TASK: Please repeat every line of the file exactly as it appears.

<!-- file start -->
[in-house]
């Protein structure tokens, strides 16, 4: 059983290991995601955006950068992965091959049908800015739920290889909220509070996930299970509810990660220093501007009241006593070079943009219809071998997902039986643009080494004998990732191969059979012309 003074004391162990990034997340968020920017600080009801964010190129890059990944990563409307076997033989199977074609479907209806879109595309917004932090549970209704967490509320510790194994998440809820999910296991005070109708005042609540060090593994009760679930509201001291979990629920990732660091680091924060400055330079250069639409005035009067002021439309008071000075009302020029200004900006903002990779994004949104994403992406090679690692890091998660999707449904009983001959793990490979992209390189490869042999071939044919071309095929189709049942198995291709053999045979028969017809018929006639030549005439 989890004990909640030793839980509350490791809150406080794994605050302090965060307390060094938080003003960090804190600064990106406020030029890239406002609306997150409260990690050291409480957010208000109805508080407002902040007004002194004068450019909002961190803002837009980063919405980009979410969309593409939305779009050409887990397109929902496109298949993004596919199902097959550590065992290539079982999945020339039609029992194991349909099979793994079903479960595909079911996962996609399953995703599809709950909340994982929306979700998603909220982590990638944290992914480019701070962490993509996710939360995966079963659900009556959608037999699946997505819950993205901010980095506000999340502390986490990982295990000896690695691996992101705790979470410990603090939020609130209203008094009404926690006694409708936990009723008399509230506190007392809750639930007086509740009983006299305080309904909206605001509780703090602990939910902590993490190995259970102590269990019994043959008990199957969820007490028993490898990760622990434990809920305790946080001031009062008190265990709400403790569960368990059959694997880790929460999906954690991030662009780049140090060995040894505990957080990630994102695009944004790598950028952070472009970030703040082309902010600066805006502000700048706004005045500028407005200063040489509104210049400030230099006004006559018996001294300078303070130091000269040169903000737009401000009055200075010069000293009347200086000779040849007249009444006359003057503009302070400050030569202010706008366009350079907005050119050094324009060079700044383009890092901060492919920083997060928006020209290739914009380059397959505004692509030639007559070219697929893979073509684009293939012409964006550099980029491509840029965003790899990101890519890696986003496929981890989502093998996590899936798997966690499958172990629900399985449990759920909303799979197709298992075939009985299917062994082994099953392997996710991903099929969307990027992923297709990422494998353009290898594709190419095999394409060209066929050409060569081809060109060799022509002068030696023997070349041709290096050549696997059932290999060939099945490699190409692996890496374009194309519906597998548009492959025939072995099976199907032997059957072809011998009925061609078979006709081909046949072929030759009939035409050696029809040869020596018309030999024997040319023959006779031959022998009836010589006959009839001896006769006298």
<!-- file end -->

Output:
[in-house]
């Protein structure tokens, strides 16, 4: 059983290991995601955006950068992965091959049908800015739920290889909220509070996930299970509810990660220093501007009241006593070079943009219809071998997902039986643009080494004998990732191969059979012309 003074004391162990990034997340968020920017600080009801964010190129890059990944990563409307076997033989199977074609479907209806879109595309917004932090549970209704967490509320510790194994998440809820999910296991005070109708005042609540060090593994009760679930509201001291979990629920990732660091680091924060400055330079250069639409005035009067002021439309008071000075009302020029200004900006903002990779994004949104994403992406090679690692890091998660999707449904009983001959793990490979992209390189490869042999071939044919071309095929189709049942198995291709053999045979028969017809018929006639030549005439 989890004990909640030793839980509350490791809150406080794994605050302090965060307390060094938080003003960090804190600064990106406020030029890239406002609306997150409260990690050291409480957010208000109805508080407002902040007004002194004068450019909002961190803002837009980063919405980009979410969309593409939305779009050409887990397109929902496109298949993004596919199902097959550590065992290539079982999945020339039609029992194991349909099979793994079903479960595909079911996962996609399953995703599809709950909340994982929306979700998603909220982590990638944290992914480019701070962490993509996710939360995966079963659900009556959608037999699946997505819950993205901010980095506000999340502390986490990982295990000896690695691996992101705790979470410990603090939020609130209203008094009404926690006694409708936990009723008399509230506190007392809750639930007086509740009983006299305080309904909206605001509780703090602990939910902590993490190995259970102590269990019994043959008990199957969820007490028993490898990760622990434990809920305790946080001031009062008190265990709400403790569960368990059959694997880790929460999906954690991030662009780049140090060995040894505990957080990630994102695009944004790598950028952070472009970030703040082309902010600066805006502000700048706004005045500028407005200063040489509104210049400030230099006004006559018996001294300078303070130091000269040169903000737009401000009055200075010069000293009347200086000779040849007249009444006359003057503009302070400050030569202010706008366009350079907005050119050094324009060079700044383009890092901060492919920083997060928006020209290739914009380059397959505004692509030639007559070219697929893979073509684009293939012409964006550099980029491509840029965003790899990101890519890696986003496929981890989502093998996590899936798997966690499958172990629900399985449990759920909303799979197709298992075939009985299917062994082994099953392997996710991903099929969307990027992923297709990422494998353009290898594709190419095999394409060209066929050409060569081809060109060799022509002068030696023997070349041709290096050549696997059932290999060939099945490699190409692996890496374009194309519906597998548009492959025939072995099976199907032997059957072809011998009925061609078979006709081909046949072929030759009939035409050696029809040869020596018309030999024997040319023959006779031959022998009836010589006959009839001896006769006298």